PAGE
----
• Natural sweeteners like honey, maple syrup, and agave

Other types of sugars are added to foods, and may or may not include the presence of other beneficial nutrients. 

Common foods with added sugars include:

  • Candy and other sweets like chocolate and ice cream
  • Pastries
  • Some cereals
  • Flavored yogurts
  • Sweetened beverages like tea, coffee and soda
  • Many condiments like ketchup and barbeque sauce

Scientists and health officials have determined that foods with added sugars are the most detrimental to health. To help raise awareness of added sugars, the FDA approved the implementation of a new food label in 2018, which requires them to be specified on the panel. This change can now be seen on most food labels in the stores and is listed as “includes ___ g of added sugars” underneath the total carbohydrates column. 

The Dietary Guidelines for American’s recommends limiting the amount of added sugars to less than 10% of total calories eaten. Since each gram of sugar contains 4 calories per gram, this would look like about 200 calories or less from added sugars for someone eating about 2,000 calories per day, which is equal to 50 grams. Keep in mind that even naturally occurring sugars like honey or dried fruit can be added to foods, which still raises their overall sugar content and is something that should be limited.

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Tips for reducing sugar intake while still satisfying your sweet tooth

Thankfully, there is no scientific evidence that consuming sugar in moderation as part of an overall balanced diet is harmful to the body. The problems mostly arise when excess amounts of sugar are consumed, and especially if it is consumed in ways that cause a more drastic blood sugar rise and fall.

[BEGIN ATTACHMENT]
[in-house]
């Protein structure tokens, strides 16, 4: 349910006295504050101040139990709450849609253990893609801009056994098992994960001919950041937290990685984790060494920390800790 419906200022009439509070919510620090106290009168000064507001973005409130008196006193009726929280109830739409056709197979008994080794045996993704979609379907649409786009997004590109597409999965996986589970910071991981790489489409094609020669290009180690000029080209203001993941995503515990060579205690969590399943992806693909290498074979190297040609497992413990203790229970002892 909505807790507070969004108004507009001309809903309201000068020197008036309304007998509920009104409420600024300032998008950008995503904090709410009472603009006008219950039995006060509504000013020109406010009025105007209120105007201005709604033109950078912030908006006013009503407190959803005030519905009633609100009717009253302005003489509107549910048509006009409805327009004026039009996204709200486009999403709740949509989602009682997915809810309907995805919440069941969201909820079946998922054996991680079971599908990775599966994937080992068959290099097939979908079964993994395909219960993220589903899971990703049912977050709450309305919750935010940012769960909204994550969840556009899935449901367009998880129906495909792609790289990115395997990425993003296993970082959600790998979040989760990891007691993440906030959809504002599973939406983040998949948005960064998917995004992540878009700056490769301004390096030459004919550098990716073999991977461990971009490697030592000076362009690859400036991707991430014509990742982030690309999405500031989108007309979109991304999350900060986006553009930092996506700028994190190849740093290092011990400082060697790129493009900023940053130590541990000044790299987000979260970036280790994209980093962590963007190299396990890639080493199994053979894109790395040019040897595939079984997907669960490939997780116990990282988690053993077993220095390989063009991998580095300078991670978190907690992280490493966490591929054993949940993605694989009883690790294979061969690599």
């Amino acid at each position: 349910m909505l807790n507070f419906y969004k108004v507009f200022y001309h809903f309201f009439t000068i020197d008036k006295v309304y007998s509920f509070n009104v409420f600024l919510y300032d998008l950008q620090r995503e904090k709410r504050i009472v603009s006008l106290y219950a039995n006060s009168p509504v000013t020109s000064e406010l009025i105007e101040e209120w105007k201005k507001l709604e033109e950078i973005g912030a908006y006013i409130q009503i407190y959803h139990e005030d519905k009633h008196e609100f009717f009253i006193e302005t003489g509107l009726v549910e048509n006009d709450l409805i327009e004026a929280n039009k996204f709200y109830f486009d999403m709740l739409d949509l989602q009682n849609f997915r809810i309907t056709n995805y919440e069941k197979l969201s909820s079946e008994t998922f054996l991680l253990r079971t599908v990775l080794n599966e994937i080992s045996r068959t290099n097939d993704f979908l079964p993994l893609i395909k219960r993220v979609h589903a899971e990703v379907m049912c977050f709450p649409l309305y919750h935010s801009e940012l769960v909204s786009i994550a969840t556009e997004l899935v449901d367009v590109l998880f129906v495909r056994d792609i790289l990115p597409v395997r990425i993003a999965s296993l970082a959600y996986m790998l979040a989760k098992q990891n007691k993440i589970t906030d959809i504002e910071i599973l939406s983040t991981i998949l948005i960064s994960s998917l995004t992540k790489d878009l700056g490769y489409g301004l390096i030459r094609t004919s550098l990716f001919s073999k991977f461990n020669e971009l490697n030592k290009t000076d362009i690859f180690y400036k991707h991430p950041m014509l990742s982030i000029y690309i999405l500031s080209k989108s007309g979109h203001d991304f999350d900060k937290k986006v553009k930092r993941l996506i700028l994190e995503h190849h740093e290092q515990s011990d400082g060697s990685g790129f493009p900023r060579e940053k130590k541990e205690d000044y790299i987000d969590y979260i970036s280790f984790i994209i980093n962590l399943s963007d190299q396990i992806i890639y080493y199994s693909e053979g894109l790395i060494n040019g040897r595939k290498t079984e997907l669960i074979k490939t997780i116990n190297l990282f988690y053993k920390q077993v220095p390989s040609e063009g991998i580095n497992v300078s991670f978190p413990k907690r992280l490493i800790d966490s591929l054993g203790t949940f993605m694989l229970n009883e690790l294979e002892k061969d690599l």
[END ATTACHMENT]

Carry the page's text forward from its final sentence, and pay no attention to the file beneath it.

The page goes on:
So just like most people, we want to be able to enjoy sugar, too! 

Here are some tips to keep in mind when satisfying your sweet tooth:

  1. Avoid or significantly limit sugar in liquid forms, including fruit juice and sweetened beverages. When making smoothies, make sure to add in some veggies and a healthy fat source to reduce the overall sugar content and glycemic response. 
  2. Aim to always consume sugar along with protein, fiber, and/or a healthy fat source instead of by itself. An example of this could be choosing chocolate covered nuts instead of plain chocolate. 
  3. Be mindful of the amount of added sugars on a food label, and use it as a guideline when comparing different products. Try to familiarize yourself with the different names for sugar and the foods that are most likely to contain it. 
  4. Focus on natural sugars like maple syrup or whole fruit when sweetening foods, yet still try to cut back on the overall amount. Choosing zero-calorie natural sweeteners like stevia or monk fruit is also a good option to try. 
  5. Practice portion control. We know this is easier said than done, but moderation really is key when it comes to sugar. Thankfully, your taste buds can adapt to eventually craving less sugar the more you cut back on it, so try to do so gradually for best success!

Bottom line

The answer to whether sugar is bad for us isn’t a simple “yes” or “no” response, but depends on many factors as described. We believe in balance and know that completely avoiding sugar is unrealistic and unsustainable. It’s okay to enjoy all types of sugar from time to time, but we recommend that the focus be placed on natural sugars while still limiting overall intake.  So please, feel free to enjoy something sweet without guilt in moderation, and know that it’s the bigger picture of your diet that matters most when it comes to health!